The monkeys were always a source of amusement, mostly because they had a knack of escaping! It seemed a never ending task to round up the escapees, coaxing them back into the enclosures and then fixing holes! An adult black spider monkey named Antonia and a white-fronted capuchin named Billy were the main culprits, but they invariably took along one of the other smaller and shyer monkeys for the ride.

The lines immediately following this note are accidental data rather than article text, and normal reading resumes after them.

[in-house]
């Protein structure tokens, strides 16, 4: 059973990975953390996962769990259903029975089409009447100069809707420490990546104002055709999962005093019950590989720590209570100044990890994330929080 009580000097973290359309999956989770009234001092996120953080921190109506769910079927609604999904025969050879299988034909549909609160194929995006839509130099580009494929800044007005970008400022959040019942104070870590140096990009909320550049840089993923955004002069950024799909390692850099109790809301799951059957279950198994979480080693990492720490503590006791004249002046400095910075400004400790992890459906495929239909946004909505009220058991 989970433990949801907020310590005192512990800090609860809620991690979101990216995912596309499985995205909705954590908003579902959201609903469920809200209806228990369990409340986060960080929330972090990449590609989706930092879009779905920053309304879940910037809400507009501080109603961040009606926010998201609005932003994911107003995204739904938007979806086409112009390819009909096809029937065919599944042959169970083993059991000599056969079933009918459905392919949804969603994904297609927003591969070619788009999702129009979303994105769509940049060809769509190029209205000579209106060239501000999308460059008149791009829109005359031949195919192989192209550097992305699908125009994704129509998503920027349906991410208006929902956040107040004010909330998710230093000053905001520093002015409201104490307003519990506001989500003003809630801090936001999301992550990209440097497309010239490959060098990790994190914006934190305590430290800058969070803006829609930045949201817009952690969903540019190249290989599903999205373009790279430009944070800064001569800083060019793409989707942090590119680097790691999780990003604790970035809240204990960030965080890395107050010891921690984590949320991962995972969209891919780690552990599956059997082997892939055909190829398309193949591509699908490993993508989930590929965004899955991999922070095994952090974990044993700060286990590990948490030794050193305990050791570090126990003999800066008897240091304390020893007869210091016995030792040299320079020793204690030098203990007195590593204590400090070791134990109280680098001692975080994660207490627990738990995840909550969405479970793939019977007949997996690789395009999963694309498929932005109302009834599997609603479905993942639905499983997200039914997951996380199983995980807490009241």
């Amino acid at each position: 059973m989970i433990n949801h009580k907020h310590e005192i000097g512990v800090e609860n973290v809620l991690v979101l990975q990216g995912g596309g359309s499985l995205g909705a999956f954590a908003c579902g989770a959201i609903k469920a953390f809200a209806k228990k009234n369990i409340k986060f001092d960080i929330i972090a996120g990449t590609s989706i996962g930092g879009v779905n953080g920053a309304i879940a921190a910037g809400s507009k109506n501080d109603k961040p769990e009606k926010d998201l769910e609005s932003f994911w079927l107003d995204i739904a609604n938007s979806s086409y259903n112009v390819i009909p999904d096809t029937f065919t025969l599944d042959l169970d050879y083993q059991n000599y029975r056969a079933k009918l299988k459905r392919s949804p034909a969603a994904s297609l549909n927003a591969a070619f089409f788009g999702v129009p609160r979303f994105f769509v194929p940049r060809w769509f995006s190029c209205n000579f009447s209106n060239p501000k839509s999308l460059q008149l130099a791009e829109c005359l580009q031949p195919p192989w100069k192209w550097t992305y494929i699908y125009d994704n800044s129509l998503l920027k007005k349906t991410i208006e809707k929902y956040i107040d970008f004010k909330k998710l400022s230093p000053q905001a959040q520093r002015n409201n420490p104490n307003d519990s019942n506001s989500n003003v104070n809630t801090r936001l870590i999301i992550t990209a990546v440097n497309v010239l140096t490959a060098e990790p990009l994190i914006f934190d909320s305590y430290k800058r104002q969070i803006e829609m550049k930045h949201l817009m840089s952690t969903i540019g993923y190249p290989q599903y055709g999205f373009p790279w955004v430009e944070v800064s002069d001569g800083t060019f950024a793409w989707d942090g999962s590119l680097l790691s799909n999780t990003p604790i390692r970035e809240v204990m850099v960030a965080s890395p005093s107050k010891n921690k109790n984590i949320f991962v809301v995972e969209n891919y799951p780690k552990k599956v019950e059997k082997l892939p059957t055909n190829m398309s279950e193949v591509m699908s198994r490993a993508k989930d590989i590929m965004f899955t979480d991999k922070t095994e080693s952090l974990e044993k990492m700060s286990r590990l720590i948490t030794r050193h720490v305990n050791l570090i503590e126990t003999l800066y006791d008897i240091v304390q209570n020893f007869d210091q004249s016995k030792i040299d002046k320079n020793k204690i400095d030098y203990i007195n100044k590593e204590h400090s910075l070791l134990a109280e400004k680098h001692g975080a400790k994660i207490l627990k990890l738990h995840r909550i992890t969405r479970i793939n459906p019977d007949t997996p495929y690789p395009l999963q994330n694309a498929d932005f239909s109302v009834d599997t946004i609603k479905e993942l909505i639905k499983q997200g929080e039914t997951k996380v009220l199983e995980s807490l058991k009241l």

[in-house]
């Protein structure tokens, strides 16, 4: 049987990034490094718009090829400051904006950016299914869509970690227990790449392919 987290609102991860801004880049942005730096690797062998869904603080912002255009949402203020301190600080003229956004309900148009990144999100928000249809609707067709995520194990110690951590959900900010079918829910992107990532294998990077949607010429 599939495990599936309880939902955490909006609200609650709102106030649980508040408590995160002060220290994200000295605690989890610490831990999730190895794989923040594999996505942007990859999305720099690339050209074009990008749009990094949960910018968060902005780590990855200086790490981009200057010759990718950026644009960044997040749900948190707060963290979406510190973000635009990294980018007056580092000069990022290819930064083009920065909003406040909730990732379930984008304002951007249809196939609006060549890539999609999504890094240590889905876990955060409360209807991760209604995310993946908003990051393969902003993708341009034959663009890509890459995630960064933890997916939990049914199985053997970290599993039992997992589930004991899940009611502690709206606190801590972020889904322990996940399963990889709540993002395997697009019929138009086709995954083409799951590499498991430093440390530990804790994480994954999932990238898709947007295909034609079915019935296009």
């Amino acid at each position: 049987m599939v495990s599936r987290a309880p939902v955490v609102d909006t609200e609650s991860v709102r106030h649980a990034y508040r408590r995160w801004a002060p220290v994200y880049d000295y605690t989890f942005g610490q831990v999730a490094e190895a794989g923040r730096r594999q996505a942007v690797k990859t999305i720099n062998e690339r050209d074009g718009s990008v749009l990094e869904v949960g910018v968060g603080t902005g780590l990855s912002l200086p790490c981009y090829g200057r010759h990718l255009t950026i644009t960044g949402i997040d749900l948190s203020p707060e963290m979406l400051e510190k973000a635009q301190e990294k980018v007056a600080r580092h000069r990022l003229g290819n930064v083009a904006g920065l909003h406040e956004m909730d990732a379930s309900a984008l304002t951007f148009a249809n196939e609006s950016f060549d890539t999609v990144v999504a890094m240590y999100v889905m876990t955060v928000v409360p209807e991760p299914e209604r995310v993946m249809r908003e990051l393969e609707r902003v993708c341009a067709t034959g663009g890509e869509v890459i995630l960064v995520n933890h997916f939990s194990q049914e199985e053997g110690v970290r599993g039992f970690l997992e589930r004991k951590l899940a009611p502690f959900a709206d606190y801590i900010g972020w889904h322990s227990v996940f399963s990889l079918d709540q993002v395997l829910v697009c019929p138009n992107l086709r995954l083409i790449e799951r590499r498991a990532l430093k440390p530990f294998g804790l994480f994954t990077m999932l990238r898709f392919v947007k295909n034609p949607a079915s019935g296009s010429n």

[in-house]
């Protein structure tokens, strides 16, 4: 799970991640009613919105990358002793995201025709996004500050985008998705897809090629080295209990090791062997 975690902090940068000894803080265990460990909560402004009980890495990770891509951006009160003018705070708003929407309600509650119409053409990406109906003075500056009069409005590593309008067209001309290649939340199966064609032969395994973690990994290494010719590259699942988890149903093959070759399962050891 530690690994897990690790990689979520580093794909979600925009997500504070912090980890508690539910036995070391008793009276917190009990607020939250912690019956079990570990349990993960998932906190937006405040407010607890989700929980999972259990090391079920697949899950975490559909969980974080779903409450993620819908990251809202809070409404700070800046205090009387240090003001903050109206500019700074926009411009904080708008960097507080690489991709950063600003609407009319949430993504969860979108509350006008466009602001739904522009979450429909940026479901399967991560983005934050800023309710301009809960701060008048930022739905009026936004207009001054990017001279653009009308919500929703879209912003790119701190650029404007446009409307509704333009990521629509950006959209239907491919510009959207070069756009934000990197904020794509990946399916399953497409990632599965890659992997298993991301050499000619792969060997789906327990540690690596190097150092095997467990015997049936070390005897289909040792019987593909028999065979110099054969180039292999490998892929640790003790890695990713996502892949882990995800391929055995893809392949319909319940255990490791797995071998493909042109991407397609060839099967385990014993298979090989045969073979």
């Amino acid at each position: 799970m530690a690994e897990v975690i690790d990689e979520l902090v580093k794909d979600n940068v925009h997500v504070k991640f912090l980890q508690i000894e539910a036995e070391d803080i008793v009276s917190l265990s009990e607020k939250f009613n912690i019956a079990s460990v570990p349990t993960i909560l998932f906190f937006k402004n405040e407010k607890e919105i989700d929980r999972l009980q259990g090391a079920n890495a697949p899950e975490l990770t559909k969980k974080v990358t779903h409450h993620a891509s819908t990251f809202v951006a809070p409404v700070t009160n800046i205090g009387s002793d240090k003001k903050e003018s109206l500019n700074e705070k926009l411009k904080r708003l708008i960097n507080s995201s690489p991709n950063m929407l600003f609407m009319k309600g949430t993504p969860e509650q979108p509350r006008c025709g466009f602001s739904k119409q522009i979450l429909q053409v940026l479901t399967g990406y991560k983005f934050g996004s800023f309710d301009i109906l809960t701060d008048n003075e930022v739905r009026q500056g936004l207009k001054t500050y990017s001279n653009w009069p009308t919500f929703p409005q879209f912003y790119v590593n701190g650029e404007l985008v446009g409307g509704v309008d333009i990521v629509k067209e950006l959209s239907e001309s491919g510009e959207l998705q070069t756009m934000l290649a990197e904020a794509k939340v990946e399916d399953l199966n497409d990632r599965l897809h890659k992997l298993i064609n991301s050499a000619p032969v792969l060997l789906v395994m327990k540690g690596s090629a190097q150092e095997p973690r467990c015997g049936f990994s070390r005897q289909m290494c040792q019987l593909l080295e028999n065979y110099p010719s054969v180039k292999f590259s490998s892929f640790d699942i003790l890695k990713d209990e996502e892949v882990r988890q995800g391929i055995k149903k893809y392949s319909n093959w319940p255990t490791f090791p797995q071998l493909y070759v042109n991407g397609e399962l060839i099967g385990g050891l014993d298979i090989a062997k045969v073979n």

But as already mentioned, the ocelot stole my heart. A small to medium-sized, golden yellow cat with black spots and streaks, white neck and belly, she was a beautiful creature but her nature made her magical. She was playful, and would lunge at your feet and legs, playfully biting them. While she would rarely break the skin the volunteers always made sure they wore wellies when near her. She would purr loudly when eating her food. We would take her for walks along the nearby trails, to give her some exercise and get her used to the smells, sights and sounds of the jungle that would hopefully one day become her home. A chain lead, running through a metre length of plastic tubing, was attached to a collar and then we would lead her around. The plastic tubing was important given her tendency to playfully lunge and attack your feet. You also had to be prepared for her to jump and climb up a nearby tree, the lead suddenly going skywards. She would attempt to catch lizards, and occasionally would be successful although at the time she still was not totally sure what she should do with them and would invariably let them escape. I could spend hours watching her in her enclosure, climbing up and over the branches and logs, balancing carefully along their length. She was still gaining her balance and honing her skills, on more than one occasion she fell off and on one memorable occasion she kept a grip doing a complete 360 circle of the branch before gaining her balance again. She loved a cuddle. We would regularly replace the branches and logs in her enclosure. On one such occasion I sat waiting for more branches to be cut when the ocelot came over and sat between my legs, batting and biting them (though again not enough to break the skin) grabbing my legs and arms while allowing me to gently stroke her. By the time the team arrived with new branches she was happily chewing the ends of my salty, sweaty shirt. It was an incredible experience, one I was very humble to have had knowing this is in the end a wild animal that hopefully one day will be released back to fend for herself in the wild.